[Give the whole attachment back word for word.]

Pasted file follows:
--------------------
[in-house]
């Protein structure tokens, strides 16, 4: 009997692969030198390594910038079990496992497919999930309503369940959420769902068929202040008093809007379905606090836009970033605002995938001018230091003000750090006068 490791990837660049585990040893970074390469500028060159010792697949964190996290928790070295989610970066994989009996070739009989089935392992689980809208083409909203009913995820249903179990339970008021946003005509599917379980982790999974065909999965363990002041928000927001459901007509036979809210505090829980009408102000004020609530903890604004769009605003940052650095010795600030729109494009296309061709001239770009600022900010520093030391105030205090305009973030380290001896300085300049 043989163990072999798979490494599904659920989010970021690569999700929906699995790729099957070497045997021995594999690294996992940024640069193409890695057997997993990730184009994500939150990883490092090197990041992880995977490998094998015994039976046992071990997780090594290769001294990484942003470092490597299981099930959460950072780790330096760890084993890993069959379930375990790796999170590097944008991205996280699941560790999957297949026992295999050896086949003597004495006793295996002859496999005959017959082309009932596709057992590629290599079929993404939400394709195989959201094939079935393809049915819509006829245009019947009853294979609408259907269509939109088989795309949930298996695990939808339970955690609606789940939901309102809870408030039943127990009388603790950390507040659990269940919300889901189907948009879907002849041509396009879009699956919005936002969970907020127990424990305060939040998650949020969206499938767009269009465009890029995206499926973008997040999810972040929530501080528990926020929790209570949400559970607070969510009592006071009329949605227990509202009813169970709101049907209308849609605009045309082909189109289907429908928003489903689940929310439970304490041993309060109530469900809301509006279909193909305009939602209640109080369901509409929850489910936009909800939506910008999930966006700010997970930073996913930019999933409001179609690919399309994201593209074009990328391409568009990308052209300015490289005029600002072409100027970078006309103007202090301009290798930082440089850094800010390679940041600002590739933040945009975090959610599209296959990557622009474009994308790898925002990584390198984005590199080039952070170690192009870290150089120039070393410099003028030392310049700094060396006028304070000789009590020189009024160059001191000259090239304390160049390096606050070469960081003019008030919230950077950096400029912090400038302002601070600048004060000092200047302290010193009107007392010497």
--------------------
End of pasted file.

[in-house]
């Protein structure tokens, strides 16, 4: 009997692969030198390594910038079990496992497919999930309503369940959420769902068929202040008093809007379905606090836009970033605002995938001018230091003000750090006068 490791990837660049585990040893970074390469500028060159010792697949964190996290928790070295989610970066994989009996070739009989089935392992689980809208083409909203009913995820249903179990339970008021946003005509599917379980982790999974065909999965363990002041928000927001459901007509036979809210505090829980009408102000004020609530903890604004769009605003940052650095010795600030729109494009296309061709001239770009600022900010520093030391105030205090305009973030380290001896300085300049 043989163990072999798979490494599904659920989010970021690569999700929906699995790729099957070497045997021995594999690294996992940024640069193409890695057997997993990730184009994500939150990883490092090197990041992880995977490998094998015994039976046992071990997780090594290769001294990484942003470092490597299981099930959460950072780790330096760890084993890993069959379930375990790796999170590097944008991205996280699941560790999957297949026992295999050896086949003597004495006793295996002859496999005959017959082309009932596709057992590629290599079929993404939400394709195989959201094939079935393809049915819509006829245009019947009853294979609408259907269509939109088989795309949930298996695990939808339970955690609606789940939901309102809870408030039943127990009388603790950390507040659990269940919300889901189907948009879907002849041509396009879009699956919005936002969970907020127990424990305060939040998650949020969206499938767009269009465009890029995206499926973008997040999810972040929530501080528990926020929790209570949400559970607070969510009592006071009329949605227990509202009813169970709101049907209308849609605009045309082909189109289907429908928003489903689940929310439970304490041993309060109530469900809301509006279909193909305009939602209640109080369901509409929850489910936009909800939506910008999930966006700010997970930073996913930019999933409001179609690919399309994201593209074009990328391409568009990308052209300015490289005029600002072409100027970078006309103007202090301009290798930082440089850094800010390679940041600002590739933040945009975090959610599209296959990557622009474009994308790898925002990584390198984005590199080039952070170690192009870290150089120039070393410099003028030392310049700094060396006028304070000789009590020189009024160059001191000259090239304390160049390096606050070469960081003019008030919230950077950096400029912090400038302002601070600048004060000092200047302290010193009107007392010497």